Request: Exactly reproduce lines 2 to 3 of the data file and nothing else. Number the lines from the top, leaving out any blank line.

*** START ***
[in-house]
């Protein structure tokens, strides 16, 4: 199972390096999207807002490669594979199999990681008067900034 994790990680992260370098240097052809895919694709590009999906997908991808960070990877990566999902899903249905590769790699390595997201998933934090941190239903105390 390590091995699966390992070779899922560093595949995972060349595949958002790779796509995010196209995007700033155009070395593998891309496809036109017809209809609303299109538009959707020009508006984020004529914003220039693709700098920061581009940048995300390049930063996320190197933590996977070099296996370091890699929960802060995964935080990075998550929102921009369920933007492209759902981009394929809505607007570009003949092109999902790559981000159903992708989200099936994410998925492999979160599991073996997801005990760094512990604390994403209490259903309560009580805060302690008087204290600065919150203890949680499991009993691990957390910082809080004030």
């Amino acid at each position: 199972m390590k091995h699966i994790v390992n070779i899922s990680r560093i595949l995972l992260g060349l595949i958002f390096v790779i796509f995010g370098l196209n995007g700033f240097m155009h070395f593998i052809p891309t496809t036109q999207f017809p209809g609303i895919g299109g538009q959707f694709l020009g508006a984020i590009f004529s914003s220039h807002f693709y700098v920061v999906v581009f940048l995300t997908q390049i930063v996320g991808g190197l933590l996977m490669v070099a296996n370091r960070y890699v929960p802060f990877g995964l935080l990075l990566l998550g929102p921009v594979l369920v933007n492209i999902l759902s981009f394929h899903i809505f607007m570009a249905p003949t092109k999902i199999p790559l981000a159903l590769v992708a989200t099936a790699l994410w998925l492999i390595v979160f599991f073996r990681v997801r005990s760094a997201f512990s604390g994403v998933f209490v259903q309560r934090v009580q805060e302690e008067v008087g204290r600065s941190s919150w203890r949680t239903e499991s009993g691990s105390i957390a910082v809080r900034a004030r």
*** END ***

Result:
């Protein structure tokens, strides 16, 4: 199972390096999207807002490669594979199999990681008067900034 994790990680992260370098240097052809895919694709590009999906997908991808960070990877990566999902899903249905590769790699390595997201998933934090941190239903105390 390590091995699966390992070779899922560093595949995972060349595949958002790779796509995010196209995007700033155009070395593998891309496809036109017809209809609303299109538009959707020009508006984020004529914003220039693709700098920061581009940048995300390049930063996320190197933590996977070099296996370091890699929960802060995964935080990075998550929102921009369920933007492209759902981009394929809505607007570009003949092109999902790559981000159903992708989200099936994410998925492999979160599991073996997801005990760094512990604390994403209490259903309560009580805060302690008087204290600065919150203890949680499991009993691990957390910082809080004030």
């Amino acid at each position: 199972m390590k091995h699966i994790v390992n070779i899922s990680r560093i595949l995972l992260g060349l595949i958002f390096v790779i796509f995010g370098l196209n995007g700033f240097m155009h070395f593998i052809p891309t496809t036109q999207f017809p209809g609303i895919g299109g538009q959707f694709l020009g508006a984020i590009f004529s914003s220039h807002f693709y700098v920061v999906v581009f940048l995300t997908q390049i930063v996320g991808g190197l933590l996977m490669v070099a296996n370091r960070y890699v929960p802060f990877g995964l935080l990075l990566l998550g929102p921009v594979l369920v933007n492209i999902l759902s981009f394929h899903i809505f607007m570009a249905p003949t092109k999902i199999p790559l981000a159903l590769v992708a989200t099936a790699l994410w998925l492999i390595v979160f599991f073996r990681v997801r005990s760094a997201f512990s604390g994403v998933f209490v259903q309560r934090v009580q805060e302690e008067v008087g204290r600065s941190s919150w203890r949680t239903e499991s009993g691990s105390i957390a910082v809080r900034a004030r």